Fibrous hyperplasia can be found in any part of the mouth and are thought to affect between 5-16% of the population. They commonly present as small painless lesions and are frequently the result of trauma from an ill fitting denture. Traditionally they are removed with a scalpel but with the increasing use of surgical lasers for oral lesions. The aim of this study was to compare the effects of diode laser surgery with conventional techniques using scalpels.
Consecutive oral medicine patients presenting with fibrous hyperplasia caused either by dentures or by parafunctional habits were randomised to either conventional surgical removal (control) or 808nm diode laser removal (test). The same local anesthetic agent (2% lidocaine and adrenaline at 1:100,000) was used for both group but the test group also received topical anaesthesia. While suturing was used to close the wound in the control group, no suturing was undertaken in the test group. Paracetamol was prescribed for postoperative pain relief.
The following parameters were measured: type of anaesthesia; duration of surgery; oedema; secondary infection; postoperative pain; analgesic use; postoperative functional alterations, i.e., alterations in eating and speech; clinical healing, and patient satisfaction.
- 36 patients were randomised. 34 patients were included in the analysis.
- The fibrous hyperplasia was caused by dentures in 26 of the patients (76.5%)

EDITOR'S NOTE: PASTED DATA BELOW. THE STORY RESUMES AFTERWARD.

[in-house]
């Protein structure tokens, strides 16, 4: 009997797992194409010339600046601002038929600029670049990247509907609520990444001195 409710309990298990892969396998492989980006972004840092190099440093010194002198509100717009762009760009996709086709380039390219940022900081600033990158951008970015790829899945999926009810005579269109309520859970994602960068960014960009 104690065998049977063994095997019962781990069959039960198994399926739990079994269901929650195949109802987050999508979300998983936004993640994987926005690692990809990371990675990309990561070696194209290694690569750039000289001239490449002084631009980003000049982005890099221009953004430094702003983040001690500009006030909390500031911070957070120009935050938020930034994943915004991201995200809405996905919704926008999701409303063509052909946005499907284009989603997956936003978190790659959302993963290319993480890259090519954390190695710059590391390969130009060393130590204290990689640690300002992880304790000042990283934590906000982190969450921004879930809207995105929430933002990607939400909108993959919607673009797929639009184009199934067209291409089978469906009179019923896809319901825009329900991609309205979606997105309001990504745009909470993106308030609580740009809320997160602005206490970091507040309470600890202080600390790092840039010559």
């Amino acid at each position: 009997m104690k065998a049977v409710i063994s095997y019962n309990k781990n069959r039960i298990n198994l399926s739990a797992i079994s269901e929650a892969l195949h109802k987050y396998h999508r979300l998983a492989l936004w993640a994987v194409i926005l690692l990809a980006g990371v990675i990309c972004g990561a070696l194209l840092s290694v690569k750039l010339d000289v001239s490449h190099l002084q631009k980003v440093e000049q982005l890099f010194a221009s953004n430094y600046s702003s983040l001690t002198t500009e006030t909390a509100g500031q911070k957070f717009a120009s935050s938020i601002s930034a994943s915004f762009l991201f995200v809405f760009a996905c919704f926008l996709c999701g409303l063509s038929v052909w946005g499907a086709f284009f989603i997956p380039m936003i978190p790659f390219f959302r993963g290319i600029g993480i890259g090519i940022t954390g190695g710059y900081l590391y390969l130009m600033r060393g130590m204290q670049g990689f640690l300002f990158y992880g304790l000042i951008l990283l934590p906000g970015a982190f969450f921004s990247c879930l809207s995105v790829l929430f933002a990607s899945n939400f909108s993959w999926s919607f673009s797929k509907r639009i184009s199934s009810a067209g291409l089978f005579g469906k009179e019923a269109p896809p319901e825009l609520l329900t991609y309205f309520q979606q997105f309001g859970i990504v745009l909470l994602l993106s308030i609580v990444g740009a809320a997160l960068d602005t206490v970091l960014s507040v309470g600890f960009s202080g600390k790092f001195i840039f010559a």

- The duration of surgery was shorter in the study group, but these patients reported more oedema. More analgesic medicine was consumed by patients in the control group, but the time to clinical healing of the postoperative wounds was shorter in this group. These differences were statistically significant.
- No secondary infection was observed in either group, and all patients in both groups reported total satisfaction with the treatment.
|Number of patients||17||17|
|Surgery duration, min (mean ± SD)||5.4 ±3.6||7.8 ± 3.2|
|Analgesic usage, n (%)||6 (35%)||13 (76%)|
|Oedema||12 (71%)||6 (35%)|
|Clinical healing of the postoperative wound, days (mean ±SD)||24.29 ± 4.37||21.41 ± 1.69|
The authors concluded:
..diode laser surgery proved to be effective in the management of fibrous hyperplasia, decreasing the duration of surgery and the need for analgesic medication, minimizing bleeding, and eliminating the need for sutures. Furthermore, patients tended to tolerate this procedure quite well. Thus, diode laser surgery demonstrated less invasiveness when compared to scalpel surgery. By contrast, wound healing proved to be faster with scalpel surgery when compared to diode laser surgery.
This small study suggests that that while diode laser treatment was marginally quicker and required fewer analgesics and no sutures there was more swelling and wound healing was longer. In terms of assessing the wound healing, it is not clear whether this was undertaken by operator and owing to the different wound characteristics. It would have been difficult to blind an observer particularly during the early stages of healing, so the possibility of bias presents a fact noted by the authors. Additional studies are needed to confirm these findings.
Amaral MB, de Ávila JM, Abreu MH, Mesquita RA. Diode laser surgery versus scalpel surgery in the treatment of fibrous hyperplasia: a randomized clinical trial. Int J Oral Maxillofac Surg. 2015 Jul 17. pii: S0901-5027(15)00206-4. doi: 10.1016/j.ijom.2015.05.015. [Epub ahead of print] PubMed PMID: 26194769.